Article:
“Another day closer to paradise”

Living and working on a farm for the past 4 months has been anything but easy. I arrived thinking I would only last 3 or 4 weeks. But now here I am, having completed my 88 days of regional work to get my 2nd year visa in Australia!!
Everyday for the first couple of months I was torn between packing my bags to go home and dismissing the whole concept of a 2nd year visa, because “was it really worth it?” Or finding some inner strength deep deep down and trooping onwards till the end. It was really hard work, and I can’t even explain the back pain. 

“Do something today that your future self will thank you for.”

I received motivational quotes from my mum every morning to keep me going.

I am now a coffee-addict, the result of waking up at 5:30am every morning (sometimes earlier).

I’ve never taken so much paracetamol, and ibuprofen as I have in the past 4 months.
In the first month I ploughed (farm pun) my way through 2 tubes of deep heat for my aching back and shoulders. Thinking the pain would never go away and I would never get to my 88th day, I was so ready to pack my bags and head back to civilisation.

“When you feel like quitting, think about why you started”

However, I knew I was not ready to go back home to Scotland in just a few short months FOR GOOD and have to face the reality of becoming an adult. It was either that, or packing apples in a shed for a tiny 4 months out of a lifetime to live another year in the beautiful land of ‘Straya.

So here I am. 4 months down the line, suitcase packed and 88 days in the bag; guide book in hand ready to tackle the East Coast round 2.

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I know I would not have been able to get through any of this without the awesome people I’ve met. All being in the same boat, we kept each other going. The ultimate thing that kept me here though was having my own house complete with a kitchen, a pantry, a fridge and a freezer (all the things now being a traveller, I think of as a luxury). I am not a fn of hostel sharing kitchens.
As much as I love being in a new place every week, there is nothing quite like staying put in the same place for a while. We all need that time to recollect, and save money for the next trip of course.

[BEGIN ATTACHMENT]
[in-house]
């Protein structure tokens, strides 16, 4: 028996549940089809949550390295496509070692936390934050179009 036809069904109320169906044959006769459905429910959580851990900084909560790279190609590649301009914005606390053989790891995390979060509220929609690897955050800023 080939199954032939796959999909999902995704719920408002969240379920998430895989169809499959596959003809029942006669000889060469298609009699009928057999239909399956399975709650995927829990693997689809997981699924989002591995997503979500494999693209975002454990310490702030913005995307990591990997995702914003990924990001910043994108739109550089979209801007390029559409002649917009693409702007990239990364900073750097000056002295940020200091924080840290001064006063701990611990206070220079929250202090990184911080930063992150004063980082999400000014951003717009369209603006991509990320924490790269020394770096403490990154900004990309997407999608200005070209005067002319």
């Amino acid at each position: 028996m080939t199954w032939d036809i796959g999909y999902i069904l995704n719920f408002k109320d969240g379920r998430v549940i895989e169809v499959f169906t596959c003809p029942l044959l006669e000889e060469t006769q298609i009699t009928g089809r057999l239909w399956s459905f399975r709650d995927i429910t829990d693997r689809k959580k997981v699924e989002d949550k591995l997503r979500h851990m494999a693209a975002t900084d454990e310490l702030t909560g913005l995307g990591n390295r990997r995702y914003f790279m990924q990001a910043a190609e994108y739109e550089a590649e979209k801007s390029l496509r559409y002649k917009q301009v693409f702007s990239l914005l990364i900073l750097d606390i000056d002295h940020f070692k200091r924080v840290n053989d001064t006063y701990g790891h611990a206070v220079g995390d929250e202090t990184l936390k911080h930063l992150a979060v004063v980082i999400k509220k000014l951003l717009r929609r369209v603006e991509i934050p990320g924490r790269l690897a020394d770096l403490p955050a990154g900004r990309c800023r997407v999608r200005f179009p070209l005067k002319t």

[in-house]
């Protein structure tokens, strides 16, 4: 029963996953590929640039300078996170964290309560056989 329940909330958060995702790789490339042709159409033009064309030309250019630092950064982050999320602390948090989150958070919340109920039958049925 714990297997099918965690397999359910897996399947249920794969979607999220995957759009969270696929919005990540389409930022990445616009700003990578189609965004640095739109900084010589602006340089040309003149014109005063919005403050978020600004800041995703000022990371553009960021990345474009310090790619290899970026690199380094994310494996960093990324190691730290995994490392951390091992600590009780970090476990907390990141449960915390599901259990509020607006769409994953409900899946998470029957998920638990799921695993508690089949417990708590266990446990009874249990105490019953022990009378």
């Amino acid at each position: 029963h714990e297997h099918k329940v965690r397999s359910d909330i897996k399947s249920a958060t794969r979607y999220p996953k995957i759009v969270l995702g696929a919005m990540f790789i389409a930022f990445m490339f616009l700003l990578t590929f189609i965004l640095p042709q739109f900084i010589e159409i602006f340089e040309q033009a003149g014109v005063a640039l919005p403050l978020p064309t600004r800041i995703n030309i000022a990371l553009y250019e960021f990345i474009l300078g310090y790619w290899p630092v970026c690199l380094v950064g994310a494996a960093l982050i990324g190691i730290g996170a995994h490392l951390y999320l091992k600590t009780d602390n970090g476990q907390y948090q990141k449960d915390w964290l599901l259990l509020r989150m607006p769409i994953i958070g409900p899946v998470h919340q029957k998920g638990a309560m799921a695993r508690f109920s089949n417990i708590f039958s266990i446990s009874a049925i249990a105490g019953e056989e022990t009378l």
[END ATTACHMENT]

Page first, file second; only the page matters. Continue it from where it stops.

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I did my farm work on an apple farm in Stanthorpe, the coldest town in Queensland. Being a member of the packing shed, all day every day I squeezed apples; put them in bags; made punnets and one time… mopped the entire concrete shed floor.
Nothing quite prepared me for the worst thing though, the weather. I experienced my first Australian thunderstorm in Stanthorpe and 0h was it one to remember. The sky looked eery and I couldn’t shake the feeling Lord Voldemort was on his way. We were never in the dark as the sky lit up with flashes from every direction, every second. The walls actually vibrated because of the booming thunder from right above.
When we arrived in Stanthorpe it was freezing cold. I didn’t think Australia was even capable of these bitter temperatures. I’d only ever felt this cold in Scotland! With our scarves, hoodies and 3 layers of leggings on we made through the end of winter and just like that it was summer again. Week by week another layer was coming off, then we reached a dilemma at week 13. We were down to our last (well, 2nd last obviously) layer of clothing yet sweat was still dripping down every part of our skin. I’m just thankful I’m out before the real heat of summer commences. I’ll be able to cool down with a Margarita and get a tan whilst I’m at it.

Overall, I have had a really good farm experience though. I haven’t had to travel all over the country from farm to farm collecting visa days all over the place, which I’m so thankful for. Finding funny reject apples was the highlight of the day though, I won’t lie.

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Sundays were our only day off in the week and by the time it came around, none of us could be bothered doing anything or going anywhere. After a 60+ hour week all we had the energy to do was lie outside and soak up the sun, when it eventually came out. But oh when I reached half way, there were definitely some beers involved.

Reaching half way was the highlight of it all. I was on such a high for the whole week and after that, the time flew. At the time it didn’t feel like it though, especially with a few 13-14 hour shifts. Coffee became my best friend.

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I spent my last weekend on the farm celebrating with all the other farm girls as we headed into town for a big night out. A night out in Stanthorpe is far from big, so if you do head there don’t expect big things. It’s just a small country town with typical aussie pubs, except one special cocktail bar.

Viscosity cocktail bar does not serve your average drinks. You can get a normal vodka lemonade if you so desire, but with the drinks they create why would you want to. I’m not even sure how to describe them other than “scientific” drinks: glow in the dark, ultraviolet, and various other creations. The banana split shot has to be my favourite. As soon as I finished one, I was back up to the bar for another as I missed the sweet banana butterscotch liquid. It’s AWESOME.

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Thank goodness I no longer have to wake up at 5:30 am anymore. I was not a morning person before the farm, but I had to adapt. I can say a sweet goodbye to sleeping in kids ikea bunk beds, and say hello to adult size bunk beds as I am welcomed back into hostel life. I will miss you quirky, little Stanthorpe and all the amazing people I’ve met.

But it’s back to beach life for now. Back to paradise.

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“With enough coffee, anything is possible.”

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